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Technology reveals citrus greening-infected trees

Date:
August 8, 2011
Source:
USDA/Agricultural Research Service
Summary:
Agricultural scientists are using a technology known as "Fourier transform infrared-attenuated total reflection" spectroscopy to rapidly identify with 95 percent accuracy citrus plant leaves infected with the devastating disease known as citrus greening.

ARS scientists have developed a faster, less expensive way to identify citrus greening disease (Huanglongbing) in plants, one that has the potential to detect the disease before symptoms like those shown here on grapefruit tree leaves are visible.
Credit: Photo by Tim Gottwald

U.S. Department of Agriculture (USDA) scientists are using a technology known as "Fourier transform infrared-attenuated total reflection" (FTIR-ATR) spectroscopy to rapidly identify with 95 percent accuracy citrus plant leaves infected with the devastating disease known as citrus greening.

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Scientists from the Agricultural Research Service (ARS) Subtropical Plant Pathology Research Unit in Fort Pierce, Fla., and the agency's Quality and Safety Assessment Research Unit in Athens, Ga., collaborated on the use of FTIR-ATR spectroscopy to identify citrus greening in plants. ARS is the chief intramural scientific research agency of USDA, and this work supports the USDA priority of promoting international food security.

Citrus plants are highly susceptible to citrus greening, also known as Huanglongbing. The disease was discovered in Florida in 2005 and is rapidly spreading in the citrus-growing regions of the state. Fruit from infected trees drops prematurely or fails to ripen.

The current method for detecting citrus greening-infected trees is a type of DNA testing called polymerase chain reaction, which is both costly and time-consuming. FTIR uses light to identify chemicals and reactions in a sample. This technology has the potential to detect the disease before visible symptoms occur, and it is cheaper and faster than the DNA testing.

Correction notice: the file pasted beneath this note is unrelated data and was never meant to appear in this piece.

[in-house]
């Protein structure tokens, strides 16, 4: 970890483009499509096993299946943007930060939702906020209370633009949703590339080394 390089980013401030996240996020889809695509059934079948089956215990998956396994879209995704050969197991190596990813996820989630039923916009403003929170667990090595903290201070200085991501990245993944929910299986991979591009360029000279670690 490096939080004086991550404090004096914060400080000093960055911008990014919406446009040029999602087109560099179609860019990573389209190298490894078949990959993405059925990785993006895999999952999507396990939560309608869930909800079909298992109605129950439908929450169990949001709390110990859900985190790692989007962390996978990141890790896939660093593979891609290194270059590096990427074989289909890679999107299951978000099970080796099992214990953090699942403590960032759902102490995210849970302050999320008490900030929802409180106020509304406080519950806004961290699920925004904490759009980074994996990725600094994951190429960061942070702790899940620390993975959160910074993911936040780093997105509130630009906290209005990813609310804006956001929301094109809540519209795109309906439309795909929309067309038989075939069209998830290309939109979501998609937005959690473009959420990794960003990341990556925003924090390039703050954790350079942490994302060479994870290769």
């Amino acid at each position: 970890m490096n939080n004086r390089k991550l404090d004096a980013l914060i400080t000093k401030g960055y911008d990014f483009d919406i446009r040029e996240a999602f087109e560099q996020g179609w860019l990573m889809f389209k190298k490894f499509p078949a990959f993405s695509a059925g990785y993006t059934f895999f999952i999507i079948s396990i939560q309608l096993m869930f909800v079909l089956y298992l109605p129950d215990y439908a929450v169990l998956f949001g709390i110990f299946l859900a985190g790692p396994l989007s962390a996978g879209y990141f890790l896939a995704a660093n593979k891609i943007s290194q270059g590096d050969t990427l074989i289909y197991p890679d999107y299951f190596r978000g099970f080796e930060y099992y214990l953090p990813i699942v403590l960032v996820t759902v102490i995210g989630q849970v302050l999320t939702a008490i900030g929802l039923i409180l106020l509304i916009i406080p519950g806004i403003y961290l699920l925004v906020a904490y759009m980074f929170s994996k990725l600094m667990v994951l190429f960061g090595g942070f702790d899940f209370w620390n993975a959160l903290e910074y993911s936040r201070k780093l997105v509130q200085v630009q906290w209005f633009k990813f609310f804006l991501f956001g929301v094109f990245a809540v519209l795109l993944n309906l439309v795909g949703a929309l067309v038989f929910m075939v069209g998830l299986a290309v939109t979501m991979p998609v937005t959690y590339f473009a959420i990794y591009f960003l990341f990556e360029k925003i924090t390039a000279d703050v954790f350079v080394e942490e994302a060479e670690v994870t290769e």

To test for the presence of the disease, researchers removed a leaf from a citrus tree, dried it out in a microwave, and ground it into a powder. A very small sample of the leaf powder was placed on top of an ATR plate. The system clearly distinguished citrus greening-infected leaves from healthy leaves. The scientists say more work will be need to diferentiate between leaves infected with citrus greening and those infected with other citrus diseases.

The Fort Pierce team included physical scientist Gavin Poole and research leader Tim Gottwald, while the Athens team was composed of chemist Samantha Hawkins, engineer Bosoon Park, physiologist William Windham and research leader Kurt Lawrence.

Results of this research were published in Applied Spectroscopy in 2010.

Read more about this research in the August 2011 issue of Agricultural Research magazine at: www.ars.usda.gov/is/AR/archive/aug11/trees0811.htm


Story Source:

The above story is based on materials provided by USDA/Agricultural Research Service. The original article was written by Sharon Durham. Note: Materials may be edited for content and length.


Journal Reference:

  1. Samantha A. Hawkins, Bosoon Park, Gavin H. Poole, Timothy Gottwald, William R. Windham, Kurt C. Lawrence. Detection of Citrus Huanglongbing by Fourier Transform Infrared–Attenuated Total Reflection Spectroscopy. Applied Spectroscopy, 2010; 64 (1): 100 DOI: 10.1366/000370210790572043

Cite This Page:

USDA/Agricultural Research Service. "Technology reveals citrus greening-infected trees." ScienceDaily. ScienceDaily, 8 August 2011. <www.sciencedaily.com/releases/2011/08/110808104534.htm>.
USDA/Agricultural Research Service. (2011, August 8). Technology reveals citrus greening-infected trees. ScienceDaily. Retrieved November 28, 2014 from www.sciencedaily.com/releases/2011/08/110808104534.htm
USDA/Agricultural Research Service. "Technology reveals citrus greening-infected trees." ScienceDaily. www.sciencedaily.com/releases/2011/08/110808104534.htm (accessed November 28, 2014).

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